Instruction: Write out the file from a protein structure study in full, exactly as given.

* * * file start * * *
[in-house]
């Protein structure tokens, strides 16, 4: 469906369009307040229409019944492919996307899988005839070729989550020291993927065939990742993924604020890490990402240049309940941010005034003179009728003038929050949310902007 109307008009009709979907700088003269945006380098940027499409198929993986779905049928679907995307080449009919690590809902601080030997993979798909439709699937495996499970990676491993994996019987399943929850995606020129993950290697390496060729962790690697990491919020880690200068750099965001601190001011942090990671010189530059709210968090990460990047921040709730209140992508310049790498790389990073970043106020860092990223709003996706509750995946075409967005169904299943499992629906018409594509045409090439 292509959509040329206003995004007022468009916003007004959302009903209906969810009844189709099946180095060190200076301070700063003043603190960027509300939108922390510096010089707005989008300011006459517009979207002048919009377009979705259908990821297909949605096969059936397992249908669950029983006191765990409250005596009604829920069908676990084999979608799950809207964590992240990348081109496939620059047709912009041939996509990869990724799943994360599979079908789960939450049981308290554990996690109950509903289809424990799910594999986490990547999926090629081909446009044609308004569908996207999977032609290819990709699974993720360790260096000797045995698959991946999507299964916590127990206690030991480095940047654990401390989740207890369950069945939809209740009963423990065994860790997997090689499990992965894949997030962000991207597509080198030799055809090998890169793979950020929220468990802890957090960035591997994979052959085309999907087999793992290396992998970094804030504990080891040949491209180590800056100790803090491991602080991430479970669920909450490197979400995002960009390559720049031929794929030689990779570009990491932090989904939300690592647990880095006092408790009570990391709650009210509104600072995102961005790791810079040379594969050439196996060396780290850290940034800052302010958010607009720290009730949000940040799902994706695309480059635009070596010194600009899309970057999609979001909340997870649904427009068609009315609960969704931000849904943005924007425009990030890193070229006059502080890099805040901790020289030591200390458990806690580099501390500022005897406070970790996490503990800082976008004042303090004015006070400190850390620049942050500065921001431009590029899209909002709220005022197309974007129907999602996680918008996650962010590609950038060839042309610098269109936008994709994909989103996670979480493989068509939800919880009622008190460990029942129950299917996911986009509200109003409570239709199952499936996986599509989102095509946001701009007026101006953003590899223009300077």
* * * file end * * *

[in-house]
């Protein structure tokens, strides 16, 4: 469906369009307040229409019944492919996307899988005839070729989550020291993927065939990742993924604020890490990402240049309940941010005034003179009728003038929050949310902007 109307008009009709979907700088003269945006380098940027499409198929993986779905049928679907995307080449009919690590809902601080030997993979798909439709699937495996499970990676491993994996019987399943929850995606020129993950290697390496060729962790690697990491919020880690200068750099965001601190001011942090990671010189530059709210968090990460990047921040709730209140992508310049790498790389990073970043106020860092990223709003996706509750995946075409967005169904299943499992629906018409594509045409090439 292509959509040329206003995004007022468009916003007004959302009903209906969810009844189709099946180095060190200076301070700063003043603190960027509300939108922390510096010089707005989008300011006459517009979207002048919009377009979705259908990821297909949605096969059936397992249908669950029983006191765990409250005596009604829920069908676990084999979608799950809207964590992240990348081109496939620059047709912009041939996509990869990724799943994360599979079908789960939450049981308290554990996690109950509903289809424990799910594999986490990547999926090629081909446009044609308004569908996207999977032609290819990709699974993720360790260096000797045995698959991946999507299964916590127990206690030991480095940047654990401390989740207890369950069945939809209740009963423990065994860790997997090689499990992965894949997030962000991207597509080198030799055809090998890169793979950020929220468990802890957090960035591997994979052959085309999907087999793992290396992998970094804030504990080891040949491209180590800056100790803090491991602080991430479970669920909450490197979400995002960009390559720049031929794929030689990779570009990491932090989904939300690592647990880095006092408790009570990391709650009210509104600072995102961005790791810079040379594969050439196996060396780290850290940034800052302010958010607009720290009730949000940040799902994706695309480059635009070596010194600009899309970057999609979001909340997870649904427009068609009315609960969704931000849904943005924007425009990030890193070229006059502080890099805040901790020289030591200390458990806690580099501390500022005897406070970790996490503990800082976008004042303090004015006070400190850390620049942050500065921001431009590029899209909002709220005022197309974007129907999602996680918008996650962010590609950038060839042309610098269109936008994709994909989103996670979480493989068509939800919880009622008190460990029942129950299917996911986009509200109003409570239709199952499936996986599509989102095509946001701009007026101006953003590899223009300077």